LXD (Linux Daemon) is a REST API that connects to the libxlc, aka Linux Containers (LXC) library, and controls virtual machines and system containers on Linux systems. It is image-based, quick, safe, and scalable.
It offers enhanced efficiency, density, direct hardware access, and fewer operational expenses than LXC.
- Powerful command-line interface (CLI)
- Device pass-through for USB, NICs, disks, graphics processors, etc.
- Storage pooling
- Snapshots of running containers
- Live container migration between hosts
When to use LXD
LXD manages lightweight, container-based virtual machines on a Linux host. Its user-friendly interface makes it suitable for development, testing, and production environments.
6. Apache Mesos – Distributed systems management
Apache Mesos is open-source container and data center management software developed by Apache Software Foundation. It acts as an abstraction tool separating virtual resources from physical hardware, and provides resources to apps.
Apache Mesos is one of the highly extensible Docker alternatives. It allows new applications and technologies to be added without disrupting clusters. Moreover, it provides a self-healing and fault-tolerant environment with the help of Zookeeper.
Popular apps like Kubernetes, Elastic Search, Hadoop, and Spark are supported by Mesos.
- Multi-resource scheduling
- Scalability to thousands of nodes
- Web user interface to view cluster state
- C++, Python, and Java APIs for development
- Task isolation using containers
When to use Apache Mesos
Apache Mesos is well-suited for the deployment and management of applications in large-scale clustered environments.
7. Containerd – Container runtime and orchestrator
Containerd is a lightweight and feature-packed container runtime for managing containers on physical or virtual machines. Its recognition by Cloud Native Computing Foundation (CNCF) has boosted its popularity among developers, offering a reliable container runtime for their projects.
Containerd simplifies container management by taking care of the entire life cycle. This includes image transfer, storage, execution, supervision, low-level storage, and network attachments. Its compatibility with both Linux and Windows makes it a versatile and cross-platform solution.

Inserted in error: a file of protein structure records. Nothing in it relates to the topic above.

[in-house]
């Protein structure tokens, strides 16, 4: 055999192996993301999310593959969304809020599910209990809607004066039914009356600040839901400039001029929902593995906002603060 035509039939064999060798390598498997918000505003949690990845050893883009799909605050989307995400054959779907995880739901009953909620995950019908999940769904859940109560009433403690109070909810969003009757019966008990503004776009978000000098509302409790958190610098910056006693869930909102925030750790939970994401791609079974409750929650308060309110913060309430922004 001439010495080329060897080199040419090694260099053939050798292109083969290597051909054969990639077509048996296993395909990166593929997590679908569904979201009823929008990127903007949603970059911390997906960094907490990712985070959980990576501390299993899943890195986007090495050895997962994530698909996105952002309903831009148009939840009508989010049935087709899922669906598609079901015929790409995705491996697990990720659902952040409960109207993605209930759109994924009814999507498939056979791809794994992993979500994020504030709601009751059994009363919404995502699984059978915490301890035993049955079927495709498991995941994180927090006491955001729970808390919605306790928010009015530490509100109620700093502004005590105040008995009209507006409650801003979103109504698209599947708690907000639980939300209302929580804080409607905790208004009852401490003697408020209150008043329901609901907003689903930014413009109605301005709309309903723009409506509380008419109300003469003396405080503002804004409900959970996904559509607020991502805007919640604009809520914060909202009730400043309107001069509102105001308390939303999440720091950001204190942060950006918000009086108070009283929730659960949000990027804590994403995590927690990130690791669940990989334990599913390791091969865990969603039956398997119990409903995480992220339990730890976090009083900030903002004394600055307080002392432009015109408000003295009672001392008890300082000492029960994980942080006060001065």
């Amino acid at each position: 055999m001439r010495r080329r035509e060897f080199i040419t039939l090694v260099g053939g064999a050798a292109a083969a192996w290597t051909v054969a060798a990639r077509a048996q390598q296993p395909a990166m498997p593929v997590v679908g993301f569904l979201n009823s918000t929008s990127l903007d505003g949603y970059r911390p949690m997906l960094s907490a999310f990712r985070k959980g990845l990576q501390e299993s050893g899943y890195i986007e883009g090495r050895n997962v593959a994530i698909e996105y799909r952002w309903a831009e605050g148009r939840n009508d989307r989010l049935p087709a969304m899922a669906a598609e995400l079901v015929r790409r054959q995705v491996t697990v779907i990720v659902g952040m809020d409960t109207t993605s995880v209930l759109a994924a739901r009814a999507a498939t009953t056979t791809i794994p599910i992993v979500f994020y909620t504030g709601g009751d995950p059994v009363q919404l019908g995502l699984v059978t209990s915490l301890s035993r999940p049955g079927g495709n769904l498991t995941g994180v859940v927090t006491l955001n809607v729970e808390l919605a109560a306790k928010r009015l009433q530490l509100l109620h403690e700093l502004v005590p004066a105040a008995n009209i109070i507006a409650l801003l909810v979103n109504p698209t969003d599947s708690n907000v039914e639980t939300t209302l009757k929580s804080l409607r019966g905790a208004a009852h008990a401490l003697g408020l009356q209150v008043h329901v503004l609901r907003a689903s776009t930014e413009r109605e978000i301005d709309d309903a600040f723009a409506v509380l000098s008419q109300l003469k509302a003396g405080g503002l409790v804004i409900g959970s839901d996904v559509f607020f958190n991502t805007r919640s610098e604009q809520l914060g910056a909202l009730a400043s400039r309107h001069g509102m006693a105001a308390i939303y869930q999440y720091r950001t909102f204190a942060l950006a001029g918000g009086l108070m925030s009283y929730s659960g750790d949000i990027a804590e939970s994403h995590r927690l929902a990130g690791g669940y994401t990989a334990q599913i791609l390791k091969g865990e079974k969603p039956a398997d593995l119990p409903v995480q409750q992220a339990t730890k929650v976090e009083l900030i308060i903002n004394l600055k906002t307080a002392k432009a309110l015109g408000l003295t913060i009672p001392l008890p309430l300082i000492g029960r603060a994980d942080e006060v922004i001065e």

- Fully-featured standalone container runtime
- Complete control with API
- Multi-tenant support with CAS storage
- Integration with various tools and services
- Windows daemon availability
When to use Containerd
Containerd is well-suited for resource-constrained computing environments or when working with container management systems such as Kubernetes.
8. VirtualBox – Lightweight virtualization for containers
Oracle’s Virtual Box is a widely-used virtualization tool and a popular alternative to Docker. It allows users to create and test applications in a virtual environment.
Virtual Box enables cloud-based storage utilization. It is easy to install and requires fewer resources compared to other container platforms. Plus, there’s no need for dual booting; VirtualBox seamlessly runs the new operating system alongside the current one.
- API integration and configuration management
- Creation and deployment of virtual desktops in remote environments
- Data synchronization and desktop virtualization
- Graphical User Interface (GUI) and multi-device support
- Virtual Desktop Infrastructure (VDI) support
When to use VirtualBox
Depending on the host system’s configuration, VirtualBox can be utilized to deploy a wide range of systems, including desktop-class machines, small embedded systems, cloud environments, and large data center deployments.
9. Rkt – Simplicity and security amplified
Formally known as CoreOS Rocket, Rkt is an application container engine known for its simplicity and security features. It is well-used by consumers and offers excellent support. Rkt integrates with other systems thanks to its pod-native framework and pluggable execution environment.
One of Rkt’s main advantages is its cross-functionality with various operating systems and frameworks. It allows you to configure isolation parameters at both the pod and per-application levels.
Besides, Rkt supports the App Container (appc) format and can handle various container images, including Docker images.
- Pod-native execution
- Trusted Platform Module (TPM) measurement
- SELinux support
- App containerization
- Open standards and compatibility
When to use Rkt
Rkt is ideal when you need a secure and lightweight container runtime for running application containers, with a focus on simplicity, security, and composability.
10. Azure Container Registry – A secure image storage